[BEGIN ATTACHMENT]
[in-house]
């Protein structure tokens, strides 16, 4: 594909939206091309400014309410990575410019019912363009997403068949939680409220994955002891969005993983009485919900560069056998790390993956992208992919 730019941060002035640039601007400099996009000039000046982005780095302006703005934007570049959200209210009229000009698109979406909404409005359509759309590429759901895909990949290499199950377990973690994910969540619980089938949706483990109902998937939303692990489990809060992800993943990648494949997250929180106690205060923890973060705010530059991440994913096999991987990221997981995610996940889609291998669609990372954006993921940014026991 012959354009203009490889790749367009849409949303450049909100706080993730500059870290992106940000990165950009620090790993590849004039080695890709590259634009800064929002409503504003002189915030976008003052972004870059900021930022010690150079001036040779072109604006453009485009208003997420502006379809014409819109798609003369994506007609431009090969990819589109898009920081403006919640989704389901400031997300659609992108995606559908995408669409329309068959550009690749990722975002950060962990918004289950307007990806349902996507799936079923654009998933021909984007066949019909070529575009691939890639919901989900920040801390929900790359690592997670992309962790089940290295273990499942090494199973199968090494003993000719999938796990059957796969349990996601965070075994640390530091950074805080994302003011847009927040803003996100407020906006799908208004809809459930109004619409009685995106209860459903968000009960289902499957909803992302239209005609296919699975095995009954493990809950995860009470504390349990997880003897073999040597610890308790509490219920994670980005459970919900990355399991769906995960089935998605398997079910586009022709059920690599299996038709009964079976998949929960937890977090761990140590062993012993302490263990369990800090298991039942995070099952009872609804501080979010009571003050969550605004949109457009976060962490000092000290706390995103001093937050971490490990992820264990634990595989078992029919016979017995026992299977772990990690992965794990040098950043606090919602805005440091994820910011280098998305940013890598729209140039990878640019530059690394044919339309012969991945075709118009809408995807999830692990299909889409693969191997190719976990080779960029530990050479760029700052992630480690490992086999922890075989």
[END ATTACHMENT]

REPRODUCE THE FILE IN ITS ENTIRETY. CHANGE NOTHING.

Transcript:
[in-house]
């Protein structure tokens, strides 16, 4: 594909939206091309400014309410990575410019019912363009997403068949939680409220994955002891969005993983009485919900560069056998790390993956992208992919 730019941060002035640039601007400099996009000039000046982005780095302006703005934007570049959200209210009229000009698109979406909404409005359509759309590429759901895909990949290499199950377990973690994910969540619980089938949706483990109902998937939303692990489990809060992800993943990648494949997250929180106690205060923890973060705010530059991440994913096999991987990221997981995610996940889609291998669609990372954006993921940014026991 012959354009203009490889790749367009849409949303450049909100706080993730500059870290992106940000990165950009620090790993590849004039080695890709590259634009800064929002409503504003002189915030976008003052972004870059900021930022010690150079001036040779072109604006453009485009208003997420502006379809014409819109798609003369994506007609431009090969990819589109898009920081403006919640989704389901400031997300659609992108995606559908995408669409329309068959550009690749990722975002950060962990918004289950307007990806349902996507799936079923654009998933021909984007066949019909070529575009691939890639919901989900920040801390929900790359690592997670992309962790089940290295273990499942090494199973199968090494003993000719999938796990059957796969349990996601965070075994640390530091950074805080994302003011847009927040803003996100407020906006799908208004809809459930109004619409009685995106209860459903968000009960289902499957909803992302239209005609296919699975095995009954493990809950995860009470504390349990997880003897073999040597610890308790509490219920994670980005459970919900990355399991769906995960089935998605398997079910586009022709059920690599299996038709009964079976998949929960937890977090761990140590062993012993302490263990369990800090298991039942995070099952009872609804501080979010009571003050969550605004949109457009976060962490000092000290706390995103001093937050971490490990992820264990634990595989078992029919016979017995026992299977772990990690992965794990040098950043606090919602805005440091994820910011280098998305940013890598729209140039990878640019530059690394044919339309012969991945075709118009809408995807999830692990299909889409693969191997190719976990080779960029530990050479760029700052992630480690490992086999922890075989």